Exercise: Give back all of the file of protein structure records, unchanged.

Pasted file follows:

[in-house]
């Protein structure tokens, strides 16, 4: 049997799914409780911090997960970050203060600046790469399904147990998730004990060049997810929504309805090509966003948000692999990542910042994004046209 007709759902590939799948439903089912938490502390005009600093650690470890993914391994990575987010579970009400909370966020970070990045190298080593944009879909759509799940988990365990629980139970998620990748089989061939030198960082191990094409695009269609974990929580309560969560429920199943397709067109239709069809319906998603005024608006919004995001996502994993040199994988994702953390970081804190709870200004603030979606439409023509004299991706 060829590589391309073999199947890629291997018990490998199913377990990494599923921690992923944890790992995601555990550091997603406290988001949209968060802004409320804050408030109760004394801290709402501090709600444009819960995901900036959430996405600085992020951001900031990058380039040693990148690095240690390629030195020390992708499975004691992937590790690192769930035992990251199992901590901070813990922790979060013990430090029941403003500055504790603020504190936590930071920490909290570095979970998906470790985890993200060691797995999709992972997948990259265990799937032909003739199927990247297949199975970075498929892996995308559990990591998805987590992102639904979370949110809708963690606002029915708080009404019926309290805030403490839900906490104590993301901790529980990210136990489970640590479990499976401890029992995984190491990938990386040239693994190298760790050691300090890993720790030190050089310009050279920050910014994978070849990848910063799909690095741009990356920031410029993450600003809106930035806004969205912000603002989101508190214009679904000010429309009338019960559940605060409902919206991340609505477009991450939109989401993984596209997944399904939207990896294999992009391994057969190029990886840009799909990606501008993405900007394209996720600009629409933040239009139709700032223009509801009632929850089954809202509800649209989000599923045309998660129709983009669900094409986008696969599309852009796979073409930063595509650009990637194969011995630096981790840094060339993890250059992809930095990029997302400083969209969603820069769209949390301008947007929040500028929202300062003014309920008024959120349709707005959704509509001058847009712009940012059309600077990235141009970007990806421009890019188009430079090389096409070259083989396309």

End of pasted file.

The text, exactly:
[in-house]
């Protein structure tokens, strides 16, 4: 049997799914409780911090997960970050203060600046790469399904147990998730004990060049997810929504309805090509966003948000692999990542910042994004046209 007709759902590939799948439903089912938490502390005009600093650690470890993914391994990575987010579970009400909370966020970070990045190298080593944009879909759509799940988990365990629980139970998620990748089989061939030198960082191990094409695009269609974990929580309560969560429920199943397709067109239709069809319906998603005024608006919004995001996502994993040199994988994702953390970081804190709870200004603030979606439409023509004299991706 060829590589391309073999199947890629291997018990490998199913377990990494599923921690992923944890790992995601555990550091997603406290988001949209968060802004409320804050408030109760004394801290709402501090709600444009819960995901900036959430996405600085992020951001900031990058380039040693990148690095240690390629030195020390992708499975004691992937590790690192769930035992990251199992901590901070813990922790979060013990430090029941403003500055504790603020504190936590930071920490909290570095979970998906470790985890993200060691797995999709992972997948990259265990799937032909003739199927990247297949199975970075498929892996995308559990990591998805987590992102639904979370949110809708963690606002029915708080009404019926309290805030403490839900906490104590993301901790529980990210136990489970640590479990499976401890029992995984190491990938990386040239693994190298760790050691300090890993720790030190050089310009050279920050910014994978070849990848910063799909690095741009990356920031410029993450600003809106930035806004969205912000603002989101508190214009679904000010429309009338019960559940605060409902919206991340609505477009991450939109989401993984596209997944399904939207990896294999992009391994057969190029990886840009799909990606501008993405900007394209996720600009629409933040239009139709700032223009509801009632929850089954809202509800649209989000599923045309998660129709983009669900094409986008696969599309852009796979073409930063595509650009990637194969011995630096981790840094060339993890250059992809930095990029997302400083969209969603820069769209949390301008947007929040500028929202300062003014309920008024959120349709707005959704509509001058847009712009940012059309600077990235141009970007990806421009890019188009430079090389096409070259083989396309």